Odds and Ends III
November 11, 2010
Last week I goofed briefly on Jean-Luc Godard. Continuing that theme: as the title of this DVD Talk review (Law & Order: Special Victims Unit – 11 – Year Eleven – ’09/’10 Season) suggests, the latest season of the long-running Dick Wolf series is actually a belated and unwelcome sequel to Godard’s 1991 film, Germany Year 90 Nine Zero. You larf? Well, one of the guest stars in that batch really is Isabelle Huppert, who starred in Godard’s Every Man For Himself and Passion.
In other news, the Warner Archive – the “manufacture on demand” division of Warner Home Video that has been releasing a flood of obscure Warner-owned films on cheaply-made, overpriced DVD-rs – has finally begun to turn its attention to series television. A number of made-for-TV-movie releases apparently did pretty well last year, and so the episodic floodgates are set to open soon. Most of the titles in contention (such as The F.B.I.) have not been widely circulated, exactly, but they have turned up on cable recently.
However, there is an unexpected and exciting component to this news: Warner Archive will be releasing The Lieutenant (1963-1964) next year. I’ve been hearing rumors about this for months, but it was confirmed on Warner Archive’s Facebook page this week. The Lieutenant, of course, was the first series Gene Roddenberry created for television. It was a show about the peacetime military (although apparently it contained early references to the Vietnam conflict) that defied easy generic classification. Today, The Lieutenant is probably best remembered because it featured appearances by several actors associated with Roddenberry’s Star Trek; Gary Lockwood (guest star in the second Trek pilot, “Where No Man Has Gone Before”) played the title character, and Leonard Nimoy, Nichelle Nichols, Walter Koenig, Majel Barrett, and Ricardo Montalban all guest-starred.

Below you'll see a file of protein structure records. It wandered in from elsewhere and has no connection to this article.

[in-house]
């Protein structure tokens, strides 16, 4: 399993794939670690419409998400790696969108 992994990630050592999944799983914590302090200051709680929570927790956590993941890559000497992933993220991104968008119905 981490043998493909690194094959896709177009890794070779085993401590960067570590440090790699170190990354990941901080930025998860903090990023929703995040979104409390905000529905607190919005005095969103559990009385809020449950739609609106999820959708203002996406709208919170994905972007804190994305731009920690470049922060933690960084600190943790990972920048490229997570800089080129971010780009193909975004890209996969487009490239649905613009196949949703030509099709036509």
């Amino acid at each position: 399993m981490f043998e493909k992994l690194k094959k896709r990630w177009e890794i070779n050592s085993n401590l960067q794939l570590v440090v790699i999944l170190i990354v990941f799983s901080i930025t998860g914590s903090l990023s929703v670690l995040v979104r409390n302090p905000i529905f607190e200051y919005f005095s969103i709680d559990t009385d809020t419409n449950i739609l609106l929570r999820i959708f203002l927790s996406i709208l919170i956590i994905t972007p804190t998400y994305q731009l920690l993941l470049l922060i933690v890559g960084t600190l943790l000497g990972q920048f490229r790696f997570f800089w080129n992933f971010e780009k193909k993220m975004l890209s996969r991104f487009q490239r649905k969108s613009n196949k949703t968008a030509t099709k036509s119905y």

Like Dr. Kildare and The Man From U.N.C.L.E. (whose star, Robert Vaughn, was the second lead in The Lieutenant), Roddenberry’s creation was an MGM show produced under the banner of Norman Felton’s Arena Productions, which generally guaranteed high production values and compelling stories. Whether that applies to The Lieutenant, I don’t know. Aside from TNT broadcasts of few episodes in the late eighties, The Lieutenant hasn’t been rerun during my lifetime. Even if it doesn’t live up to the hype, The Lieutenant will be one of the classic TV events of 2011.
(I fully endorse neither the Warner Archive nor Facebook, but take a look if you choose; a tease of “many rare series” has spurred much speculation from commenters. I am, incidentally, also on Facebook, just in case any of you are interested in my favorite YouTube cat videos as well as my television history work.)